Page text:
One of the other exciting things about Kickstarter is that it gives Western fans a more direct chance to take part in the industry’s de-facto patronage system as well. The Kickstarter site is in English, the prizes will be region-free and subtitled, and in general they seem to be pushing this more to a Western audience than your typical anime would. If this sort of thing takes off, I’d like to hope that studios would continue to use these Kickstarter projects for similarly globally-oriented projects, and help offset the risk of making something like Redline that clearly has more appeal overseas.

    Or The Dream Machine. If anything raises our chances of seeing Satoshi Kon’s last movie, it is a worthy cause. That we’re getting a Yuasa short in the process would be the delicious icing on the delicious cake.

    • Scamp
      Posted October 13, 2012 at 11:15 pm | Permalink

      The thing is flat out only interested in non-Japanese audiences. The page is written in english and french only. It’s kind of fascinating how that happened. There’s an ANNCast where they interview the Production IG guys about the project, so I’m sure some of my questions are answered there. I need to listen to it first though…

      • Posted October 14, 2012 at 12:14 am | Permalink

        Once I got over the high of seeing Yuasa’s name attached to another project, that was one of the first things I noticed – it’s all in English. Although the Twitter account does post in both English and Japanese.

  3. Posted October 13, 2012 at 6:12 pm | Permalink

    The problem is, that not enough Japanese people know about Kickstarter. For some reason it mostly grew up to be an indie PC gamer thing.

    I’m mostly hyped about Kickstarter for breaking up the AAA gaming industry to smaller segments, and giving niche fandoms what they always wanted, instead of the

    But I’m not sure if it’s really needed in the Anime industry. Maybe becasue as you said, it is already kind of a patronage system anyways. Anime is already a very niche thing, and it is usually made on a shoestring budget, relying on the most hardcore fandom. If something is even more niche than these, it likely can’t be made at all.

    All the things that the anime fandom hates about anime (ecchi, moe, harem comedies, whatever) are not the symptoms of a harmful business model dumbing anime down to “the Lowest Common Denominator”, but the negative end results of Japanese culture.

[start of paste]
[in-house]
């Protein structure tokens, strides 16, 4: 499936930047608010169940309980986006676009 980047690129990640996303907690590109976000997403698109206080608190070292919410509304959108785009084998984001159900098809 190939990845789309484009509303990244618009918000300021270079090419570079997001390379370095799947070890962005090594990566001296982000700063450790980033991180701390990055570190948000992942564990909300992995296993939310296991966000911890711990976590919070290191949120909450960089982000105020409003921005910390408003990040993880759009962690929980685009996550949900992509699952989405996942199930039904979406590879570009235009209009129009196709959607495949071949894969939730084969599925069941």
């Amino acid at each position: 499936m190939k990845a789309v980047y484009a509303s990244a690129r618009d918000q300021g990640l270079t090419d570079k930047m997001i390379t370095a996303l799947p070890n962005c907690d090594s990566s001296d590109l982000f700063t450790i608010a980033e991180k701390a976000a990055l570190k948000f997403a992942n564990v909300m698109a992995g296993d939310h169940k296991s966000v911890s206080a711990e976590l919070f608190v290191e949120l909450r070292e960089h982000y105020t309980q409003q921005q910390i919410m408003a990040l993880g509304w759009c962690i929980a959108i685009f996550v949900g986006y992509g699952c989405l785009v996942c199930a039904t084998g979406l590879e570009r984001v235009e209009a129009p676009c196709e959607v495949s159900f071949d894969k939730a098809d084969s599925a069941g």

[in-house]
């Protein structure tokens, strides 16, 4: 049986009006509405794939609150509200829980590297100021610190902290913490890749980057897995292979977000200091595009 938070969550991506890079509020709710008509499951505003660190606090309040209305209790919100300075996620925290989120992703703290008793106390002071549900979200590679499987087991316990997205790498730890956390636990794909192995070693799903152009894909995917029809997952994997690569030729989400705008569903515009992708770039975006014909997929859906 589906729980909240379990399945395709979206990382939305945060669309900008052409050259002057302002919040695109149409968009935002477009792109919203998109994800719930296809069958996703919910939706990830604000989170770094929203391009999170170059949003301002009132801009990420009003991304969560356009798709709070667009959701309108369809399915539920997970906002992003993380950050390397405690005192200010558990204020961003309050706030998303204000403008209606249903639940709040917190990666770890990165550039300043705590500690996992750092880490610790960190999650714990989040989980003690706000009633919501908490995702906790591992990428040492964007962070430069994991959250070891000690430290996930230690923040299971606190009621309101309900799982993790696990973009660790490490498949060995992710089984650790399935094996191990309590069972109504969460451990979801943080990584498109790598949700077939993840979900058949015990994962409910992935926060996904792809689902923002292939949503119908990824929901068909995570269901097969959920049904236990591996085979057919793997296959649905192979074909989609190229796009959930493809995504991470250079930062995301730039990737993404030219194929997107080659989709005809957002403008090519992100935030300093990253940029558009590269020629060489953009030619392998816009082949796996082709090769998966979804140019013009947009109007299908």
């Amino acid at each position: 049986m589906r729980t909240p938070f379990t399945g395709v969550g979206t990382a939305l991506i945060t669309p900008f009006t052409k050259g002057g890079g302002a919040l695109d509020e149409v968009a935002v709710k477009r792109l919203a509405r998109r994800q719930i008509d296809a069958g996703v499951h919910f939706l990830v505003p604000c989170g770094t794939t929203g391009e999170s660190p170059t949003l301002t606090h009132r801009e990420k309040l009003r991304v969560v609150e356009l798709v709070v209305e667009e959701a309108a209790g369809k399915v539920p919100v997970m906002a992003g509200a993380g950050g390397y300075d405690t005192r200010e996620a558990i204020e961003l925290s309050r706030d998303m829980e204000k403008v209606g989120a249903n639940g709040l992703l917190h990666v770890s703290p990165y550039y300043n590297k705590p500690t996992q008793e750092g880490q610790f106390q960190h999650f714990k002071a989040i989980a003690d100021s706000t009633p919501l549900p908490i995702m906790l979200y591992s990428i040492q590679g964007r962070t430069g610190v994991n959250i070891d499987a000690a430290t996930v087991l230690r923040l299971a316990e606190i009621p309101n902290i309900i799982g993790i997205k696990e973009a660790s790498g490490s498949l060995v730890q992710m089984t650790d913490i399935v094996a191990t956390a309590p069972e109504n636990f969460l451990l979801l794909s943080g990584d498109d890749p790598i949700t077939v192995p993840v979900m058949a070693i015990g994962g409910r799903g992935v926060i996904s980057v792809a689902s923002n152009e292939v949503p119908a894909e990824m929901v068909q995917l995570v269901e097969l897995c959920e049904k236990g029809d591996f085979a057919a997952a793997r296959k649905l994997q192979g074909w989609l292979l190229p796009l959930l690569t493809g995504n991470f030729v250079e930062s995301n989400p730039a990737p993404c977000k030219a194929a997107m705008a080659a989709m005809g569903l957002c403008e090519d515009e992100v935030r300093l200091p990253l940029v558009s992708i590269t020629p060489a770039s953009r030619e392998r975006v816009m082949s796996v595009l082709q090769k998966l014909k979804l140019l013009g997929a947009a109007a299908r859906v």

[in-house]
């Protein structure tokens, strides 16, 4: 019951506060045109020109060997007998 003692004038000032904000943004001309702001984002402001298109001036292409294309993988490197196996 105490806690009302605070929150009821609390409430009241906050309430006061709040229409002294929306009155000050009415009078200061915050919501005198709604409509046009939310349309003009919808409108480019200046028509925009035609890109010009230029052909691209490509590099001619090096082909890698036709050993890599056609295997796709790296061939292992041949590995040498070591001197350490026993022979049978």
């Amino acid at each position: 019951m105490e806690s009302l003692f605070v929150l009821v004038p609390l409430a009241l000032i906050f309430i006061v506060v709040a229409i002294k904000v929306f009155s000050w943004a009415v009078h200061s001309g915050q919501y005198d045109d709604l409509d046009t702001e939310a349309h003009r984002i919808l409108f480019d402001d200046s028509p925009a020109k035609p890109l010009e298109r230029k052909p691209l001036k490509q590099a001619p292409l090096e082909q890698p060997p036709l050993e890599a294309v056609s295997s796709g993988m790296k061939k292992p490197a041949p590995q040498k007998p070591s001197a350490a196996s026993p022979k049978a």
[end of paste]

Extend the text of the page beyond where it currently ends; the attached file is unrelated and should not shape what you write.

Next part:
If anything, crowdfunding should be used to Kickstart a mature western animation industry. Now, THAT has a very similar problem to gaming. All the talent is sucked up by big studios that only care about making shows that can be featured on mainstream children’s TV channels, while animation is too expensive for one or two indie guys to do on their own from zero budget, yet there IS a nerd culture that can’t wait to throw their money at some kick-ass animated action series.

    • Scamp
      Posted October 13, 2012 at 11:17 pm | Permalink

      I get where you’re coming from, but the point here is to bypass the Japanese altogether and give an international audience a chance to help make the anime they want to see get made

      • Posted October 13, 2012 at 11:52 pm | Permalink

        Being made by Japanese people, and for Japanese people, is kinda the point of Anime.

        If international audiences want to see international cartoons, then they should internationally make their own cartoons. Japanese artists can join in on that too, I guess.

        But that’s not something that should be organized by turning a chunk of the existing Japanese anime industry into international studios, or by the anime fandom collectively funding an episode “out of principle”, to support such a goal.

        I’m an anime fan in large part because I like anime’s Japaneseness. I like it’s arts style, it’s senses of humor, it’s genres, it’s ideals, it’s religious views, it’s character archetypes, etc. over much of western media.